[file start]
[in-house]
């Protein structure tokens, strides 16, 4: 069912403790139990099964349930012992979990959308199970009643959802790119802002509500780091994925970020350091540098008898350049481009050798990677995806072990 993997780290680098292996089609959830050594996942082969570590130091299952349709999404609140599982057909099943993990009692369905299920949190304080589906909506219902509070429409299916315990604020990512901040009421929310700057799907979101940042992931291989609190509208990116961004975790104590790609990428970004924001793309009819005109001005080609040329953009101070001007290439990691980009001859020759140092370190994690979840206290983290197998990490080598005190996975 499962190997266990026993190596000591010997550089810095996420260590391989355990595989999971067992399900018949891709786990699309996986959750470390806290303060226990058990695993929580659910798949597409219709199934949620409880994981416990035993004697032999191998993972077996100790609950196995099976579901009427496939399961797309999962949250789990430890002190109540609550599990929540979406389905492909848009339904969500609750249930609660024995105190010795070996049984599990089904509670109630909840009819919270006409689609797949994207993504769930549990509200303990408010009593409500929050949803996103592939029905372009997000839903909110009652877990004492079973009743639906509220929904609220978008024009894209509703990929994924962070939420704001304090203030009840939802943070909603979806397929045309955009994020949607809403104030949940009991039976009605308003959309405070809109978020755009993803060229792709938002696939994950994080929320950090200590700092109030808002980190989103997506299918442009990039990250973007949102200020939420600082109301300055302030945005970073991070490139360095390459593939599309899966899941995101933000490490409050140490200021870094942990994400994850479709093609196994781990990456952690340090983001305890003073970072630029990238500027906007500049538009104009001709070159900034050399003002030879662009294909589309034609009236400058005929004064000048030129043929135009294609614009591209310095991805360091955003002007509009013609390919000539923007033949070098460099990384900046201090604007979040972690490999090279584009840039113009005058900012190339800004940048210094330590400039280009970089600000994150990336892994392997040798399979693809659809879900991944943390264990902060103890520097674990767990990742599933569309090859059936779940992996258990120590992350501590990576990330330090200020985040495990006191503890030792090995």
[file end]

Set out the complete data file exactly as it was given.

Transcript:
[in-house]
């Protein structure tokens, strides 16, 4: 069912403790139990099964349930012992979990959308199970009643959802790119802002509500780091994925970020350091540098008898350049481009050798990677995806072990 993997780290680098292996089609959830050594996942082969570590130091299952349709999404609140599982057909099943993990009692369905299920949190304080589906909506219902509070429409299916315990604020990512901040009421929310700057799907979101940042992931291989609190509208990116961004975790104590790609990428970004924001793309009819005109001005080609040329953009101070001007290439990691980009001859020759140092370190994690979840206290983290197998990490080598005190996975 499962190997266990026993190596000591010997550089810095996420260590391989355990595989999971067992399900018949891709786990699309996986959750470390806290303060226990058990695993929580659910798949597409219709199934949620409880994981416990035993004697032999191998993972077996100790609950196995099976579901009427496939399961797309999962949250789990430890002190109540609550599990929540979406389905492909848009339904969500609750249930609660024995105190010795070996049984599990089904509670109630909840009819919270006409689609797949994207993504769930549990509200303990408010009593409500929050949803996103592939029905372009997000839903909110009652877990004492079973009743639906509220929904609220978008024009894209509703990929994924962070939420704001304090203030009840939802943070909603979806397929045309955009994020949607809403104030949940009991039976009605308003959309405070809109978020755009993803060229792709938002696939994950994080929320950090200590700092109030808002980190989103997506299918442009990039990250973007949102200020939420600082109301300055302030945005970073991070490139360095390459593939599309899966899941995101933000490490409050140490200021870094942990994400994850479709093609196994781990990456952690340090983001305890003073970072630029990238500027906007500049538009104009001709070159900034050399003002030879662009294909589309034609009236400058005929004064000048030129043929135009294609614009591209310095991805360091955003002007509009013609390919000539923007033949070098460099990384900046201090604007979040972690490999090279584009840039113009005058900012190339800004940048210094330590400039280009970089600000994150990336892994392997040798399979693809659809879900991944943390264990902060103890520097674990767990990742599933569309090859059936779940992996258990120590992350501590990576990330330090200020985040495990006191503890030792090995």